The U.S. government moved quickly. Even while the oil industry was working to shut down the well and contain the spill, the Departments of Interior and Homeland Security signed an order to begin an investigation. In August, they released a competitive Request for Proposal (RFP) for an analysis of the BOP operation and failure to seal the well. On September 1, DET NORSKE VERITAS (U.S.A.), Inc., Columbus, Ohio office was awarded a contract to determine the performance and possible failure modes of the BOP stack. DNV pulled together an expert team of 40 individuals in forensic investigation, materials specialists, BOP operation, systems controls, and computer modeling from its Columbus, Ohio, Houston, Texas, and Høvik, Norway offices to address all issues involved in this multidisciplinary investigation.

DNV had a tall order. Their contract charged them with “determining the performance of the BOP system during the well control event, any failures that may have occurred, the sequence of events leading to failure(s) of the BOP….” To meet this challenge, the DNV team assembled a base of operations at NASA’s Michoud facility in New Orleans. The intervention vessel Q-4000 raised the BOP stack and delivered it to a temporary enclosure there. The investigation was underway.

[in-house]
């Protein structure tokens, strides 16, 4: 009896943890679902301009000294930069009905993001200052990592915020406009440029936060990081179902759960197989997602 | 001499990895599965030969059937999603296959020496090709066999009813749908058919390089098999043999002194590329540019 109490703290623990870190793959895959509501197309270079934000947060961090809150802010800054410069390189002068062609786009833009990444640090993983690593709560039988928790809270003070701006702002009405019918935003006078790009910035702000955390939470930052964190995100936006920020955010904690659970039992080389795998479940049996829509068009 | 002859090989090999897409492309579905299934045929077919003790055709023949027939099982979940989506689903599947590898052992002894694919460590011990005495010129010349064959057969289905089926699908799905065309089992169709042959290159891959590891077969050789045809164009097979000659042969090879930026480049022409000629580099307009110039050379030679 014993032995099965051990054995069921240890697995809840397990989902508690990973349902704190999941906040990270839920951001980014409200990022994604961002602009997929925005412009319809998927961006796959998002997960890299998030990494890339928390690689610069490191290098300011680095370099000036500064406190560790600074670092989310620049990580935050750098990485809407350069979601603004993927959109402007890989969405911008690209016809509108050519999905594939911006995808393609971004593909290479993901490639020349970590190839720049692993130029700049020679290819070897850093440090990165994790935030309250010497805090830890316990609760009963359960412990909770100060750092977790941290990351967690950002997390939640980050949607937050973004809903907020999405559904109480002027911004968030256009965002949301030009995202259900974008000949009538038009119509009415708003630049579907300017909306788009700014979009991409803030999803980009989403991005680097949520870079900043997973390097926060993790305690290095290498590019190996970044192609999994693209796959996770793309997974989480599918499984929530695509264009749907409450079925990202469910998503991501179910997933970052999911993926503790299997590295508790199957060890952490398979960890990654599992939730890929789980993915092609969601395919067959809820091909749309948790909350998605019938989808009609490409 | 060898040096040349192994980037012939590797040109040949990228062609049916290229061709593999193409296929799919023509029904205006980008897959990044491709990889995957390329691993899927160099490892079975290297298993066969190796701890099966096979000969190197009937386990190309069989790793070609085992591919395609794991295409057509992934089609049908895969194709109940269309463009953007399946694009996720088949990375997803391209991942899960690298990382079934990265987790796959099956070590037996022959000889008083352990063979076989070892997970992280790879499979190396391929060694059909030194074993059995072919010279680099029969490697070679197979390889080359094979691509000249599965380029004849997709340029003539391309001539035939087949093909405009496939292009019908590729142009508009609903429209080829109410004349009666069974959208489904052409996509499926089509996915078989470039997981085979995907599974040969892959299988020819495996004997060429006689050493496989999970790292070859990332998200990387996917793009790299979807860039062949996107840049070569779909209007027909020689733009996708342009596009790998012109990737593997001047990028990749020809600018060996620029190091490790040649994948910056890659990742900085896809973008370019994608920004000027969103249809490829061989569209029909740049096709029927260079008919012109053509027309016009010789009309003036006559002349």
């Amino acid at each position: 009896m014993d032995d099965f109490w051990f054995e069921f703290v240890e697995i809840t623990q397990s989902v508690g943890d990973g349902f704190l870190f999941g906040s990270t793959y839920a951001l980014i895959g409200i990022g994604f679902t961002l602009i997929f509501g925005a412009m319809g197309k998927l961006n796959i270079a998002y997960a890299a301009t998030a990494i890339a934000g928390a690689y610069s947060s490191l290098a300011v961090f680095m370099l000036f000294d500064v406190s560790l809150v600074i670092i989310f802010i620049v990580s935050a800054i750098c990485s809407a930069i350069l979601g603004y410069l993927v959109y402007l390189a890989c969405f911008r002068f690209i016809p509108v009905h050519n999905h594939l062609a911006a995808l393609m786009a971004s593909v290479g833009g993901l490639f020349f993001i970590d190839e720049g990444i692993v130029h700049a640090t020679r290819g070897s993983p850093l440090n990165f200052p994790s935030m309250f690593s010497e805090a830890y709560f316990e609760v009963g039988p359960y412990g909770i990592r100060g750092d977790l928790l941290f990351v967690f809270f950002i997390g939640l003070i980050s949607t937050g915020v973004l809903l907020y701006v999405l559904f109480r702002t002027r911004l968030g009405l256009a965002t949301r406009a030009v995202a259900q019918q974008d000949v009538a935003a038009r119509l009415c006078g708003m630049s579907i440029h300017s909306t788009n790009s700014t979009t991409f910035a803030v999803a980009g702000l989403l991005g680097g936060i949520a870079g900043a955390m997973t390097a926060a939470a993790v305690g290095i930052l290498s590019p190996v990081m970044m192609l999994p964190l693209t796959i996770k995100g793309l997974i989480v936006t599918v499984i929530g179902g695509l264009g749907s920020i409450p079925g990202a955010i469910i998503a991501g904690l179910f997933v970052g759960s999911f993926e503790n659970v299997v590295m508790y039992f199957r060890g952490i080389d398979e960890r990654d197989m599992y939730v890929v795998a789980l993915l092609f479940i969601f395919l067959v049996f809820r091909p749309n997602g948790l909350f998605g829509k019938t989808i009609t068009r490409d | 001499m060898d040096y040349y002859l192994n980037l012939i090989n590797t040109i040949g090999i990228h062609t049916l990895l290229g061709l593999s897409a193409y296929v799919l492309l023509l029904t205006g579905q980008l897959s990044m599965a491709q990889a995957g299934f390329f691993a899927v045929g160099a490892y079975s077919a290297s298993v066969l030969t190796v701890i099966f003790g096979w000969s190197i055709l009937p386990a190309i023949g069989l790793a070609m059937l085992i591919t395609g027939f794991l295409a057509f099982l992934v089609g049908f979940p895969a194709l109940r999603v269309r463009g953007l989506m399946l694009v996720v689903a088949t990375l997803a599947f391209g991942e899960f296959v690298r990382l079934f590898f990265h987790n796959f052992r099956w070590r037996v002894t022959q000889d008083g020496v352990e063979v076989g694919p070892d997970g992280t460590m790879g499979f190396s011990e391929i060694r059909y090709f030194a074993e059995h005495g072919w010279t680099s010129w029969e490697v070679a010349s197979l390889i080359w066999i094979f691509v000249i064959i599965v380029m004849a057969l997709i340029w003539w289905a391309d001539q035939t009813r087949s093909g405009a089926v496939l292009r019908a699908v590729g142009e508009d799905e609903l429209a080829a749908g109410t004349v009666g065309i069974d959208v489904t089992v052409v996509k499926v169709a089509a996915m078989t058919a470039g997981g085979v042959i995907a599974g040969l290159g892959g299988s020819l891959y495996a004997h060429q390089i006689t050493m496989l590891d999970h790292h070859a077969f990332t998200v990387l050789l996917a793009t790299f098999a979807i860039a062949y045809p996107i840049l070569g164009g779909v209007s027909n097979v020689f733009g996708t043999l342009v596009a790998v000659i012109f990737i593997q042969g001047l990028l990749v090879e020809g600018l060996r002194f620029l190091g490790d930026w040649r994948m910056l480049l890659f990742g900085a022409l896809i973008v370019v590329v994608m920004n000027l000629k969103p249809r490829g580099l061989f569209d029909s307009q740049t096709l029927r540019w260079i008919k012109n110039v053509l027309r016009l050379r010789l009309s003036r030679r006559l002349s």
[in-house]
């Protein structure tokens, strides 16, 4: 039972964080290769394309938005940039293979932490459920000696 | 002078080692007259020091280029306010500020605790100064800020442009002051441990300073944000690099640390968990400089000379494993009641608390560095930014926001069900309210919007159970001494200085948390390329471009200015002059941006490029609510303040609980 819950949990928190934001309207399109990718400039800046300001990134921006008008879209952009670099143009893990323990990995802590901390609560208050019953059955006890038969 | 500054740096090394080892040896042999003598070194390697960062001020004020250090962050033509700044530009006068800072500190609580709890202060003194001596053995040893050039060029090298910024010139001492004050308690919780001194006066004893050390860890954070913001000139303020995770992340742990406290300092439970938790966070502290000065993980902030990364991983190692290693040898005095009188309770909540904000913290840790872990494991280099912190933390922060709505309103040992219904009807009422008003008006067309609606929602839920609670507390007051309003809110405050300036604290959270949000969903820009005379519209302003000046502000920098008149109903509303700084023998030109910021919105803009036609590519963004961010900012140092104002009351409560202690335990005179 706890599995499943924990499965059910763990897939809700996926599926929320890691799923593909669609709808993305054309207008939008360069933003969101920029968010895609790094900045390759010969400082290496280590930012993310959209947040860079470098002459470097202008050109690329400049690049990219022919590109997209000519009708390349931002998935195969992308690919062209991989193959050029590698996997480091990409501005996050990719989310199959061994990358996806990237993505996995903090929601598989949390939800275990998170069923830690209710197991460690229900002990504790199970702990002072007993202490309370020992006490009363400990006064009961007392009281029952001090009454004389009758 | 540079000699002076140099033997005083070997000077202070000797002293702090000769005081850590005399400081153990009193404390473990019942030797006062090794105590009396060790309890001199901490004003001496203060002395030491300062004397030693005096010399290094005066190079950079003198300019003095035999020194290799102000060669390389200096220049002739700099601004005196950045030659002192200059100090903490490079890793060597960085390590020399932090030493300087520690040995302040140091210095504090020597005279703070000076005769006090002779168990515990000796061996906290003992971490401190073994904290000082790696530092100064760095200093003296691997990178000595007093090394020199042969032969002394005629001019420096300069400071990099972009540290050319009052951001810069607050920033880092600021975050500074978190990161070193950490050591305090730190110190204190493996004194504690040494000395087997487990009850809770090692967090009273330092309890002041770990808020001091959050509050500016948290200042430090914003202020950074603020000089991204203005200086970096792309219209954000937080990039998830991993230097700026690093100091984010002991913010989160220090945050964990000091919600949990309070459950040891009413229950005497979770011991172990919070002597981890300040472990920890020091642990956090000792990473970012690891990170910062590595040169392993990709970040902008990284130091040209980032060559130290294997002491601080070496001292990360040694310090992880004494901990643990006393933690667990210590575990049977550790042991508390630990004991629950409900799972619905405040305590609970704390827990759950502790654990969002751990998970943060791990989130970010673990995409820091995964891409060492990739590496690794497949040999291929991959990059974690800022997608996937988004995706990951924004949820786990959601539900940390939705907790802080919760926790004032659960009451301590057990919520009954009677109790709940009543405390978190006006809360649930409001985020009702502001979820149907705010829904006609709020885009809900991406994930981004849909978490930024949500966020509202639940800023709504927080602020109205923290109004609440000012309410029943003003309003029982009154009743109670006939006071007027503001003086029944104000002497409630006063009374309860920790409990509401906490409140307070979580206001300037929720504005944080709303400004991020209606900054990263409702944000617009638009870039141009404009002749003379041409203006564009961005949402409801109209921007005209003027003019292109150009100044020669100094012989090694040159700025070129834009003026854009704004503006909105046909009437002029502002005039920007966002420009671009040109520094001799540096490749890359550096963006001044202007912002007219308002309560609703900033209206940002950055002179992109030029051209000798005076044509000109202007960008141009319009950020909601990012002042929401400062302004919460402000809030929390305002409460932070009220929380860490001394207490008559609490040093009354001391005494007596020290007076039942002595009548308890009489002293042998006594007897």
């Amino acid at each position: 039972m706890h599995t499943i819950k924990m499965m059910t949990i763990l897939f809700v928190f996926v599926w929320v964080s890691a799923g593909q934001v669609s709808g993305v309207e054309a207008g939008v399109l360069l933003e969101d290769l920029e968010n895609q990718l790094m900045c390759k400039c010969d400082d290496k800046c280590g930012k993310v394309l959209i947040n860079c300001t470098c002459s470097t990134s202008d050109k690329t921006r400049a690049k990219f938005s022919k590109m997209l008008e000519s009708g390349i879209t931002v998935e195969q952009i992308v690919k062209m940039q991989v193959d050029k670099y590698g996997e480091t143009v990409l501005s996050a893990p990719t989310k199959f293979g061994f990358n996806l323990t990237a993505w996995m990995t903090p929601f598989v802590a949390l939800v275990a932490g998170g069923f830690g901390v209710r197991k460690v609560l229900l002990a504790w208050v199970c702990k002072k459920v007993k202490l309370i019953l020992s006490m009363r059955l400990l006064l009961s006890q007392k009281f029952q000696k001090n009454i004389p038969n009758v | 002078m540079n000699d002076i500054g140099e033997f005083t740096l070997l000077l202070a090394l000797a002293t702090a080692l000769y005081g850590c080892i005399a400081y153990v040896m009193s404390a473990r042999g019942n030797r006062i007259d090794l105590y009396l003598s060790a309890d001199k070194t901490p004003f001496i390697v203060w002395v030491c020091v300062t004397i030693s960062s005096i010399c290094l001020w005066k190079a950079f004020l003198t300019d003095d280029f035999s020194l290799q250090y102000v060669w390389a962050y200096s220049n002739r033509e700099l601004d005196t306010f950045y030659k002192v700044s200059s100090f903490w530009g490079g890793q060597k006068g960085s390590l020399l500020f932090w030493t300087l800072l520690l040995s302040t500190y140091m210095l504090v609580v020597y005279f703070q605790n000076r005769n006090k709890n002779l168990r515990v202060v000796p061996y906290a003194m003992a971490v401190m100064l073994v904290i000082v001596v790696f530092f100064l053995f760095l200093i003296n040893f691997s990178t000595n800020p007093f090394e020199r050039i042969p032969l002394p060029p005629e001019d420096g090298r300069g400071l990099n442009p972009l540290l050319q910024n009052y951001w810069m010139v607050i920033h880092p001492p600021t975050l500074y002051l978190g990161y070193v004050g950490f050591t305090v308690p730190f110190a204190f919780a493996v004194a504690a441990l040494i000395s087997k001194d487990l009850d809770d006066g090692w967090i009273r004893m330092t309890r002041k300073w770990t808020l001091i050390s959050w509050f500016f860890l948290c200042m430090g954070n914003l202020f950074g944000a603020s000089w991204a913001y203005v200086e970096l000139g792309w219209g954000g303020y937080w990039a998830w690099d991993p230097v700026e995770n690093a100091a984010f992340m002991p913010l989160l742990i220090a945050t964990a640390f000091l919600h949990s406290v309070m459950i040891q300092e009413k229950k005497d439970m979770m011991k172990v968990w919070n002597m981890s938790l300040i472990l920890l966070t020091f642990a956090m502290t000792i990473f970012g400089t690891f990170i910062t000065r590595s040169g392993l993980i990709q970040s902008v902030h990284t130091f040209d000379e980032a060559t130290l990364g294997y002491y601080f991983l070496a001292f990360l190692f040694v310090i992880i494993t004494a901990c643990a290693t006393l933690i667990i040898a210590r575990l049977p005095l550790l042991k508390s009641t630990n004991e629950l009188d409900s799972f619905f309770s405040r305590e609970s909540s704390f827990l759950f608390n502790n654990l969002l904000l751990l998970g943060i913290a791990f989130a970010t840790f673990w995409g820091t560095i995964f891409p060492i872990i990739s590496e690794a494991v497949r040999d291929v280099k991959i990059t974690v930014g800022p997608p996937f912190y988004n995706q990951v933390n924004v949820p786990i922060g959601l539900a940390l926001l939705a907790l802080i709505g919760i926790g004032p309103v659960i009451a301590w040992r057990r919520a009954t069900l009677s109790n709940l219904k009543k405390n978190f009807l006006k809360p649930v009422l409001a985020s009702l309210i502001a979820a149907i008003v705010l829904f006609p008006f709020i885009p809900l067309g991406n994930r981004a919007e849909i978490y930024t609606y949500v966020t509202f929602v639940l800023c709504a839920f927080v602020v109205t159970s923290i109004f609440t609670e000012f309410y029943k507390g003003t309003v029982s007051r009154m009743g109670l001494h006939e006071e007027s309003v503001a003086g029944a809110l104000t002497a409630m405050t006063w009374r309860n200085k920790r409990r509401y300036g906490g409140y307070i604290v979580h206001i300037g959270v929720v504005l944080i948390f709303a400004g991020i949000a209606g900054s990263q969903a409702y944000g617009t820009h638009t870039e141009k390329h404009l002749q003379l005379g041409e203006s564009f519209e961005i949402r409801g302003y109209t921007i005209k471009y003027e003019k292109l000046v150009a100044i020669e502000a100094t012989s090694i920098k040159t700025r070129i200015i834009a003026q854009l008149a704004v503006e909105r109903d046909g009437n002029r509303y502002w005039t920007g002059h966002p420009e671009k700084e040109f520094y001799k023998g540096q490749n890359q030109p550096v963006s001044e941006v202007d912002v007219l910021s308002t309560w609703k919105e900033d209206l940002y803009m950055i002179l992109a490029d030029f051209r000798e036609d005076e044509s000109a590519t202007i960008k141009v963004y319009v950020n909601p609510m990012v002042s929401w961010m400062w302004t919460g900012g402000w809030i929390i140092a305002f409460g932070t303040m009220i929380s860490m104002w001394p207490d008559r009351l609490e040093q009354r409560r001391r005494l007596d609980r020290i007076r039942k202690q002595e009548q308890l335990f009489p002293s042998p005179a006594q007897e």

Finite element analysis as a forensics tool

Schematic view of the BOP stack seen from Deepwater Horizon’s port side.

Shane Finneran, project engineer and team lead in the Computer Aided Engineering (CAE) Group at DNV’s Materials and Corrosion Technology Center, Dublin, Ohio, was a key player in the investigation. His team was involved throughout the Deepwater Horizon Blowout Preventer Forensic Examination, leading the 3D laser scanning and computer modeling initiatives and assisting with materials evaluation and damage assessment.

DNV faced the problem of quickly constructing and testing numerous computer models of the stack’s mechanical components. They turned to Abaqus FEA software (from SIMULIA, an application from Dassault Systèmes’ 3DEXPERIENCE technology), which has been part of DNV’s investigative toolkit for over a decade. [See Sidebar]